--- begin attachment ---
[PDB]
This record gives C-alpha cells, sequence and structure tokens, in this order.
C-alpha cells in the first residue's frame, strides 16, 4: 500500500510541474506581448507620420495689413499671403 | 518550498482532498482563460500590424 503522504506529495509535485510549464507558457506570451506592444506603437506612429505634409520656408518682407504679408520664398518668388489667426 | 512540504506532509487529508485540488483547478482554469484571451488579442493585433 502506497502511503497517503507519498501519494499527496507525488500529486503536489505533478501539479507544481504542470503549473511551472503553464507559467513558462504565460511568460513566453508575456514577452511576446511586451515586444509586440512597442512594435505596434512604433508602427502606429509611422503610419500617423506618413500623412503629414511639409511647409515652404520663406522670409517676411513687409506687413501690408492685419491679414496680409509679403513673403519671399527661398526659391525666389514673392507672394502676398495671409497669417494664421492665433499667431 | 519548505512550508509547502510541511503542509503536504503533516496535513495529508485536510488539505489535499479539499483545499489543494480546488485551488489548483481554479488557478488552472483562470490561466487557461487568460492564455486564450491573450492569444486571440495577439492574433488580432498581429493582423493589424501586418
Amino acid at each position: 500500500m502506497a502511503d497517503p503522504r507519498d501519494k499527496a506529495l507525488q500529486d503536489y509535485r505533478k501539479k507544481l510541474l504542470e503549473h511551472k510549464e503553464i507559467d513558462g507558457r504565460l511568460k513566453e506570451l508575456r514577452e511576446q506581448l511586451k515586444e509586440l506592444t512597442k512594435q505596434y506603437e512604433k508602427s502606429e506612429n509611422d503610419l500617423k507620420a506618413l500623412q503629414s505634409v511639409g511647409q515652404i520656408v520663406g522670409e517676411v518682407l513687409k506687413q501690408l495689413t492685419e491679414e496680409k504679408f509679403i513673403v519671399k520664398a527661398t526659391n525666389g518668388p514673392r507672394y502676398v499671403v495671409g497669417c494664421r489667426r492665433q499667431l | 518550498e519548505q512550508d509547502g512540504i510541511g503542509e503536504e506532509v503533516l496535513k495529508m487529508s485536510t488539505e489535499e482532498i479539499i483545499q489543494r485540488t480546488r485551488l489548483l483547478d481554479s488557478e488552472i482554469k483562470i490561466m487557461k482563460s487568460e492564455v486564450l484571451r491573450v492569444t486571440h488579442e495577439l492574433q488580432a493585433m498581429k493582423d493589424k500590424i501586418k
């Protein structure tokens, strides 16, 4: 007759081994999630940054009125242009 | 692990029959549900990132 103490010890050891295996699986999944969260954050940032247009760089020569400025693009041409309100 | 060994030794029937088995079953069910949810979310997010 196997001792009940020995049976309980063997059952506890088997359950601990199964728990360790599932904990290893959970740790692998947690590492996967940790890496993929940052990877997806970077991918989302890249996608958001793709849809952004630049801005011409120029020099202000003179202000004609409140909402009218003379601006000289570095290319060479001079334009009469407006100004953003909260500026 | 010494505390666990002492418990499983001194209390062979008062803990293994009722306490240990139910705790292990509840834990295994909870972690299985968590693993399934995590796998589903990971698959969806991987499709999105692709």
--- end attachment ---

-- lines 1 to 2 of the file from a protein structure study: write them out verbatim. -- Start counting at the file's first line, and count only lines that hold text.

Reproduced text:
[PDB]
This record gives C-alpha cells, sequence and structure tokens, in this order.